Andy started by describing the current state of things. He pointed out that today’s core applications do things they weren’t designed to do. That despite all the application consolidation having been done, and budget cuts, there is still a bloated IT portfolio, fitting together in an “accidental architecture”. As Andy said: “please don’t tell me that how your IT landscape looks like, is by design”.
And now comes the hard part. Most of the consolidation that took place was in infrastructure, where no one cares. But now you are touching people’s application… But something has to be done. The life cycle portfolio of applications in most organizations doesn’t look like a neat bell curve. Stuff is still wheeled in all the time, in a disproportionate pace, while there is another large part of applications that are zombies, the living dead. They should’ve been eliminated a long time ago. 50% of all applications in existence today should be eliminated.
Organizations have an IT debt, Andy argues. IT debt is the deferred maintenance on their applications, because of the IT budget cuts of the last years. Gartner estimates the world-wide IT debt to be about $500 billion, and growing to $1 trillion. In the meantime, IT people are in denial, and business people again start to avoid IT, and create their own solutions, running their own applications in the cloud.
How to take control? Money is not the constraint, the real constraint is an organization’s ability to change… and if organization’s don’t improve their ability to change, cost and risk while go up, and the agility will go down even more. And the more combinatorial complexity (system interconnections) there is, the less agility you’ll have.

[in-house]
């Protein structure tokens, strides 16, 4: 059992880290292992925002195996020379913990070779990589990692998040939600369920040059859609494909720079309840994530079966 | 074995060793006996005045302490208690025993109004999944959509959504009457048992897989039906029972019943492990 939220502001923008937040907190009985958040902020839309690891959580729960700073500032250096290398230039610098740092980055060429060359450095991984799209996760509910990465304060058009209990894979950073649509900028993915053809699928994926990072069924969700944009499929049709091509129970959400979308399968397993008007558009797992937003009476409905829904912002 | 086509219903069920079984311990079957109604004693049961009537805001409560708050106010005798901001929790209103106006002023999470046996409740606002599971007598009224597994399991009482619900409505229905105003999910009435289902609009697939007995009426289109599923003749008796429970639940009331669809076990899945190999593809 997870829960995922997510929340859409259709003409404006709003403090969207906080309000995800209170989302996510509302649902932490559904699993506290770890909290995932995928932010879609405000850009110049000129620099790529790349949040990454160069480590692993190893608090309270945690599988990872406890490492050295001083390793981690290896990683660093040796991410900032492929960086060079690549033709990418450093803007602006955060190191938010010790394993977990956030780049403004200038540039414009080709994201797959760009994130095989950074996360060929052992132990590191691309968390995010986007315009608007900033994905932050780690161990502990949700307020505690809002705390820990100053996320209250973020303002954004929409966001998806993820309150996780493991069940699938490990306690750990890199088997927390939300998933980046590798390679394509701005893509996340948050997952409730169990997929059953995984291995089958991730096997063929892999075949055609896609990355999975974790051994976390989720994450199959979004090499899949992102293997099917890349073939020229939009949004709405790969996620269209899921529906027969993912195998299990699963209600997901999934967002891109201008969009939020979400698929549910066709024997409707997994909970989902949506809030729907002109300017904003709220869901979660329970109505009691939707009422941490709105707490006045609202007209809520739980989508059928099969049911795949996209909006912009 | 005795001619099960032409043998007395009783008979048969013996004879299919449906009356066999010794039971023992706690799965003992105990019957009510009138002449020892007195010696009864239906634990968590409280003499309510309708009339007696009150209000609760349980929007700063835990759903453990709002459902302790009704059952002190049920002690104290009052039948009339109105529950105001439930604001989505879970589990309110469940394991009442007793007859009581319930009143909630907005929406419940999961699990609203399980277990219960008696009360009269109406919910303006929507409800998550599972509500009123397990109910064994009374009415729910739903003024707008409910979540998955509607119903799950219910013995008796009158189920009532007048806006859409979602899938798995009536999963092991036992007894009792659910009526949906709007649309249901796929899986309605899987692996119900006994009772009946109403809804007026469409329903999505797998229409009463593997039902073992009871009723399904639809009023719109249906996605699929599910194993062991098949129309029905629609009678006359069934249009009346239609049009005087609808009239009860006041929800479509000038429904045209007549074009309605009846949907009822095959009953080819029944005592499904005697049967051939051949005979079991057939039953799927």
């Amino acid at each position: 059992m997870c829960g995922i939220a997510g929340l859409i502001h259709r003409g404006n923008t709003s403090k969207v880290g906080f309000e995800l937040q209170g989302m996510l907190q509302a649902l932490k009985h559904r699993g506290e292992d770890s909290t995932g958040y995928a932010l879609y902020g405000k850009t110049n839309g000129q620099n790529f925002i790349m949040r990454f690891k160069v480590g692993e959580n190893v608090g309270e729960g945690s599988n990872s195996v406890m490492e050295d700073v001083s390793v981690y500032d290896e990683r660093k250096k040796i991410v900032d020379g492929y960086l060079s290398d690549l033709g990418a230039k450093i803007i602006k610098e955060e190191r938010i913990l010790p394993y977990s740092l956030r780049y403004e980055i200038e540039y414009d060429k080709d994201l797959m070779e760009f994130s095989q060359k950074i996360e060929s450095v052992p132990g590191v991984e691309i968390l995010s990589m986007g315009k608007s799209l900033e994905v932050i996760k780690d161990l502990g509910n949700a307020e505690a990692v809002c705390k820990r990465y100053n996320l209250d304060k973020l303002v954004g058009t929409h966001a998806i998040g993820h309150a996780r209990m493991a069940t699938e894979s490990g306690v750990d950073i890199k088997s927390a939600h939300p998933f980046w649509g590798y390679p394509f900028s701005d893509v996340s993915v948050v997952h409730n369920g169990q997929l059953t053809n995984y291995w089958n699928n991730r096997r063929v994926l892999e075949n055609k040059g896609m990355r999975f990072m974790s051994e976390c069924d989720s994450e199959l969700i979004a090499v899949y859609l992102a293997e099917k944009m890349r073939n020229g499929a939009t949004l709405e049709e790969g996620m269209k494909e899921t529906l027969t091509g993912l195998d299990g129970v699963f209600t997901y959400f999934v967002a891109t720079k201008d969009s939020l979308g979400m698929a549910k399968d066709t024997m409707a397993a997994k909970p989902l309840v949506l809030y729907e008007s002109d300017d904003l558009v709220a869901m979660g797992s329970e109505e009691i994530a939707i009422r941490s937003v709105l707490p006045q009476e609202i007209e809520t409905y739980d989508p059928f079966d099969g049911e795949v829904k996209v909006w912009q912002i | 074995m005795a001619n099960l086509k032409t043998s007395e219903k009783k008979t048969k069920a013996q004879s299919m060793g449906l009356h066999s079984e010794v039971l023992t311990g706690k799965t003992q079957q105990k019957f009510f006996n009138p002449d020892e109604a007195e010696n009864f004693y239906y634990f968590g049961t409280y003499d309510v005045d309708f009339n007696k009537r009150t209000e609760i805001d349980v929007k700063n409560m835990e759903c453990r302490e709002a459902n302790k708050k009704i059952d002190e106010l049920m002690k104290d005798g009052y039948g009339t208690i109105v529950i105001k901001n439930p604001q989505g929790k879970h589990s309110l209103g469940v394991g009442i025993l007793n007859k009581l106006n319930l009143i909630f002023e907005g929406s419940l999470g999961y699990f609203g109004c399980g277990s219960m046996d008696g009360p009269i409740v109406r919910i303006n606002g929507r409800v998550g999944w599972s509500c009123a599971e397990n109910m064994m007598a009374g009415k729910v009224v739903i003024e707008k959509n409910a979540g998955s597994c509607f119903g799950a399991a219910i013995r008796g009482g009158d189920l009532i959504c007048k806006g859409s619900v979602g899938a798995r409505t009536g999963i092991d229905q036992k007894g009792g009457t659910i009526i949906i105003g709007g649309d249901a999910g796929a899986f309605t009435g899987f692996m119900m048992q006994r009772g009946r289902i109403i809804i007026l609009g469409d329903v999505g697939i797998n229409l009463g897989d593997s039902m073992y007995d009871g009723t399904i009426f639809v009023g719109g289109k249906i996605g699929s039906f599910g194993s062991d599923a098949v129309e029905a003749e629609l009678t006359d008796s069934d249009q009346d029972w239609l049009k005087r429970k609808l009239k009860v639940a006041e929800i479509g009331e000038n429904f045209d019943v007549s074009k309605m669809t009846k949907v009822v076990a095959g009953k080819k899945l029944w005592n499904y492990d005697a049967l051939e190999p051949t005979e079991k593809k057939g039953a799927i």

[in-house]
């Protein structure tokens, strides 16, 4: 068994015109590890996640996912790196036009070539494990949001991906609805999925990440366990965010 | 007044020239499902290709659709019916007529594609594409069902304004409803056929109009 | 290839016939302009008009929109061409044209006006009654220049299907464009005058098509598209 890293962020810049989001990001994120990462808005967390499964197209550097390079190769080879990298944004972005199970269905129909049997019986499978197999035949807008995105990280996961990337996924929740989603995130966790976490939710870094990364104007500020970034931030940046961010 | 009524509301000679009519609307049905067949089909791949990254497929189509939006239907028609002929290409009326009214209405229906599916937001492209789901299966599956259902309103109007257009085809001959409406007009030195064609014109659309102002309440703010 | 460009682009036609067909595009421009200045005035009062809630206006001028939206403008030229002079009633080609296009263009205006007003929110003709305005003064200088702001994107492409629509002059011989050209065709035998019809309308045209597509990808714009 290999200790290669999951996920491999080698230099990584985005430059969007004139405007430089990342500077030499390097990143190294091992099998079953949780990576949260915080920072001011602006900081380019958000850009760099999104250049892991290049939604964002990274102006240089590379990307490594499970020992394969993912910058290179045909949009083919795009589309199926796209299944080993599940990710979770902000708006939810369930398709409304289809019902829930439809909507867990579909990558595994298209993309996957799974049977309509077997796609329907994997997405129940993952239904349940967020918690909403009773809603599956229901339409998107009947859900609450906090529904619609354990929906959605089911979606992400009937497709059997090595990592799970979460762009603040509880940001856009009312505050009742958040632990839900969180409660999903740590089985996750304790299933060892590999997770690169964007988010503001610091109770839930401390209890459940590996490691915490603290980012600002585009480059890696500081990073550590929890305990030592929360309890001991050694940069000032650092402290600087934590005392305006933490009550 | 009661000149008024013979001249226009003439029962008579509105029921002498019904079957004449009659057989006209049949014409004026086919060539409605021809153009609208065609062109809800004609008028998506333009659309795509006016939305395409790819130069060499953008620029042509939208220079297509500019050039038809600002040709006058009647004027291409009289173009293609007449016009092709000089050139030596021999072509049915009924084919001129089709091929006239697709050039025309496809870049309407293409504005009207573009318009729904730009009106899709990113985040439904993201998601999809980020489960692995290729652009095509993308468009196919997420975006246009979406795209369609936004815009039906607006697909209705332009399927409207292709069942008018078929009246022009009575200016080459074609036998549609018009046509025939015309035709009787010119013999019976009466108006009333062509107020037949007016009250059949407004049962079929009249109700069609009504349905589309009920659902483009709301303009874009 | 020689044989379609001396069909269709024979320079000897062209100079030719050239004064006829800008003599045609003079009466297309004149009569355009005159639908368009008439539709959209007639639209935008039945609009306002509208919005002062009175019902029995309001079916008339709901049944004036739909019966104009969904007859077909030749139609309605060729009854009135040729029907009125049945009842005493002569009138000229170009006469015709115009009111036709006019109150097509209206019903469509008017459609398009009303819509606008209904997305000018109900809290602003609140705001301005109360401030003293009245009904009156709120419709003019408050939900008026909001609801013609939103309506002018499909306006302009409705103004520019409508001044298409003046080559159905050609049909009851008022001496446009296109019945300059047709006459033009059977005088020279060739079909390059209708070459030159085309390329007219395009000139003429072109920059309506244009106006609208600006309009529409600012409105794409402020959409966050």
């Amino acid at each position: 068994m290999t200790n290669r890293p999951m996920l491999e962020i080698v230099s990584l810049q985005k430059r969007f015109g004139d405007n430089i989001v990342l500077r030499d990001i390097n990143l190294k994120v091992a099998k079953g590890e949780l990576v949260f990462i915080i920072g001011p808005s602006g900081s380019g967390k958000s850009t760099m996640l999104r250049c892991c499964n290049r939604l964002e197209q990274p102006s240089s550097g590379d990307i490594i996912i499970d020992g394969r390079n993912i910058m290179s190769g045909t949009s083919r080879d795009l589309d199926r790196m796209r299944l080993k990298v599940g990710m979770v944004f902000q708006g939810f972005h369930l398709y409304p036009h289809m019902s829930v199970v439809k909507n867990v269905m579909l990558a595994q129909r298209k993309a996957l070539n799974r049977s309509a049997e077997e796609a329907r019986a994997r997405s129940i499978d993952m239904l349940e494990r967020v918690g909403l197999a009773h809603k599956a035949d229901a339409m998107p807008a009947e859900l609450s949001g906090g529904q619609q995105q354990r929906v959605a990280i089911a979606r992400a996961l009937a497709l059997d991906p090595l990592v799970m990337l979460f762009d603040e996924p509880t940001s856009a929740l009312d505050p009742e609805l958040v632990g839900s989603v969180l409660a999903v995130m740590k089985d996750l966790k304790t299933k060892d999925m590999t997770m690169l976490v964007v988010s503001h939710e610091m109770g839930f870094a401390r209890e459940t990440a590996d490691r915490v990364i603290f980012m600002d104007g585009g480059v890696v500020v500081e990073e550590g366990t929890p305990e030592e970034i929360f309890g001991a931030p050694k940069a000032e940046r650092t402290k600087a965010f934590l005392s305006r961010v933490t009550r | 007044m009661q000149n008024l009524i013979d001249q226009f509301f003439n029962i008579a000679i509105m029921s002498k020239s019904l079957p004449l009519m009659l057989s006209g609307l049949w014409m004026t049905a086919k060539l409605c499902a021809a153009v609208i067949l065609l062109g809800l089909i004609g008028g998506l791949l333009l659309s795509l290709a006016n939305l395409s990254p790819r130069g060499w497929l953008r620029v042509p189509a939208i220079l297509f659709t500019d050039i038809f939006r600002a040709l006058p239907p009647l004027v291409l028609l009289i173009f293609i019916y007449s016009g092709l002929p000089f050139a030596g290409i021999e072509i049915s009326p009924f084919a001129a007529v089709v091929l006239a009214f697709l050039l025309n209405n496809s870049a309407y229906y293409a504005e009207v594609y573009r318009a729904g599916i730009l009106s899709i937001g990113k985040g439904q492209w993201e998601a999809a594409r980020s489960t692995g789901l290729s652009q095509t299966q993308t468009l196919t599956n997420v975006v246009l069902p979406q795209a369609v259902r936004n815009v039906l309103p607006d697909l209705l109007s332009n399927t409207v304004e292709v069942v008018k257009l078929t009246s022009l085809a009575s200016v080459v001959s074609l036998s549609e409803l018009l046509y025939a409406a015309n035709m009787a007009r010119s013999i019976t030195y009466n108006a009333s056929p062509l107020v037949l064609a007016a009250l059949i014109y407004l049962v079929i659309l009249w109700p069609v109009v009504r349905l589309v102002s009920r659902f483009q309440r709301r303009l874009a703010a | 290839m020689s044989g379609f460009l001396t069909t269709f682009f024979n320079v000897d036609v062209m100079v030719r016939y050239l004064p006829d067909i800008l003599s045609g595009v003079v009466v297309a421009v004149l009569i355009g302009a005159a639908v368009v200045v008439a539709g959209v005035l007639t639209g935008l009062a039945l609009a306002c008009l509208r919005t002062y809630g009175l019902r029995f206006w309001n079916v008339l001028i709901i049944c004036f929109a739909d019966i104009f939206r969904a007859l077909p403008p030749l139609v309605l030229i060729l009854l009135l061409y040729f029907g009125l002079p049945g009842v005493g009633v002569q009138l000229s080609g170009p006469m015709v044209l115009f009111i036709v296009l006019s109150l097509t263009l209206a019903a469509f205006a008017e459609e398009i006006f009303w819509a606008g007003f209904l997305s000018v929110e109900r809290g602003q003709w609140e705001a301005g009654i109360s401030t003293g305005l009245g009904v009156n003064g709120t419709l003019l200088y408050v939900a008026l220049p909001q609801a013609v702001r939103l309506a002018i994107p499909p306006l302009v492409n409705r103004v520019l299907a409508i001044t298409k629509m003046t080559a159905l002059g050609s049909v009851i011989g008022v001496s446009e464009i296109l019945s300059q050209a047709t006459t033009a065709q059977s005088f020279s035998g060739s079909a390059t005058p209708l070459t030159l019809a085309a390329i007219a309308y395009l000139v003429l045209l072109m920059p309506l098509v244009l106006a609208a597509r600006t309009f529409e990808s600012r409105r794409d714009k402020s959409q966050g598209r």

When you replace a core system, it should be build for the next 30 years again, it is simply too invasive to the organization to switch them out every few years. So design them for the 21st century. Don’t automate the old business process with a more fashionable tool. Andy also hit one of my hobby horses: option-based strategies. He argues that business cases are fairy tales, we don’t really know what will happen. Build for unknown future change.
Lastly Andy describes the need for an Annual Report on Business Applications. He talke about it in terms of portfolio management, but as I have been arguing before in my own research, you can think of this report in a really financial way as well. IT truly is an asset. And the more fluid, like cash, the assets are (= agility), the more people are willing to pay for it. Also, the more fluid they are, the less you need to write off on them.
The most memorable quote (at least for me) in the presentation was: “It is NEVER about application consolidation, it is ALWAYS about business process simplification”.